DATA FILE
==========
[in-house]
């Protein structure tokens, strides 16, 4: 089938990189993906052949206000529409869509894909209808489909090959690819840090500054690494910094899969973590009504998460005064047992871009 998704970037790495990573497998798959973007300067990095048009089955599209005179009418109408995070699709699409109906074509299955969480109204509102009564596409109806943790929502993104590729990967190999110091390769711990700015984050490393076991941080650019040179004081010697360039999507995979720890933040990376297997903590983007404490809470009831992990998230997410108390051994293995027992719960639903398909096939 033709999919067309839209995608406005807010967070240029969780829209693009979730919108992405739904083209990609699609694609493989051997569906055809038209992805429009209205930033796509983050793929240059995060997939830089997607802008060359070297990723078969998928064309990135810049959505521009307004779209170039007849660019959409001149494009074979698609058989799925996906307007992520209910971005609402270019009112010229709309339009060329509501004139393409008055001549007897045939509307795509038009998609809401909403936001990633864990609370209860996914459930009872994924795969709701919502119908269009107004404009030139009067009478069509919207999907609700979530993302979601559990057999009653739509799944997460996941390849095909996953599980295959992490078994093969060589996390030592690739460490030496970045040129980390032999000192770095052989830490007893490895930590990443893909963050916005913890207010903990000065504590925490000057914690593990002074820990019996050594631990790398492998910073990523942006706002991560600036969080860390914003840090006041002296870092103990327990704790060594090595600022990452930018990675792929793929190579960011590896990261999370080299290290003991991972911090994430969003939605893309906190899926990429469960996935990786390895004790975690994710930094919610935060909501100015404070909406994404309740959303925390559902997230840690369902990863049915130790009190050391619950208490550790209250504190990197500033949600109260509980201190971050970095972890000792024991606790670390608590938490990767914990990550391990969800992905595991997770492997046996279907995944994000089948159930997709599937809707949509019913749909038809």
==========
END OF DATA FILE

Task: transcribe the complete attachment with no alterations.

[in-house]
């Protein structure tokens, strides 16, 4: 089938990189993906052949206000529409869509894909209808489909090959690819840090500054690494910094899969973590009504998460005064047992871009 998704970037790495990573497998798959973007300067990095048009089955599209005179009418109408995070699709699409109906074509299955969480109204509102009564596409109806943790929502993104590729990967190999110091390769711990700015984050490393076991941080650019040179004081010697360039999507995979720890933040990376297997903590983007404490809470009831992990998230997410108390051994293995027992719960639903398909096939 033709999919067309839209995608406005807010967070240029969780829209693009979730919108992405739904083209990609699609694609493989051997569906055809038209992805429009209205930033796509983050793929240059995060997939830089997607802008060359070297990723078969998928064309990135810049959505521009307004779209170039007849660019959409001149494009074979698609058989799925996906307007992520209910971005609402270019009112010229709309339009060329509501004139393409008055001549007897045939509307795509038009998609809401909403936001990633864990609370209860996914459930009872994924795969709701919502119908269009107004404009030139009067009478069509919207999907609700979530993302979601559990057999009653739509799944997460996941390849095909996953599980295959992490078994093969060589996390030592690739460490030496970045040129980390032999000192770095052989830490007893490895930590990443893909963050916005913890207010903990000065504590925490000057914690593990002074820990019996050594631990790398492998910073990523942006706002991560600036969080860390914003840090006041002296870092103990327990704790060594090595600022990452930018990675792929793929190579960011590896990261999370080299290290003991991972911090994430969003939605893309906190899926990429469960996935990786390895004790975690994710930094919610935060909501100015404070909406994404309740959303925390559902997230840690369902990863049915130790009190050391619950208490550790209250504190990197500033949600109260509980201190971050970095972890000792024991606790670390608590938490990767914990990550391990969800992905595991997770492997046996279907995944994000089948159930997709599937809707949509019913749909038809």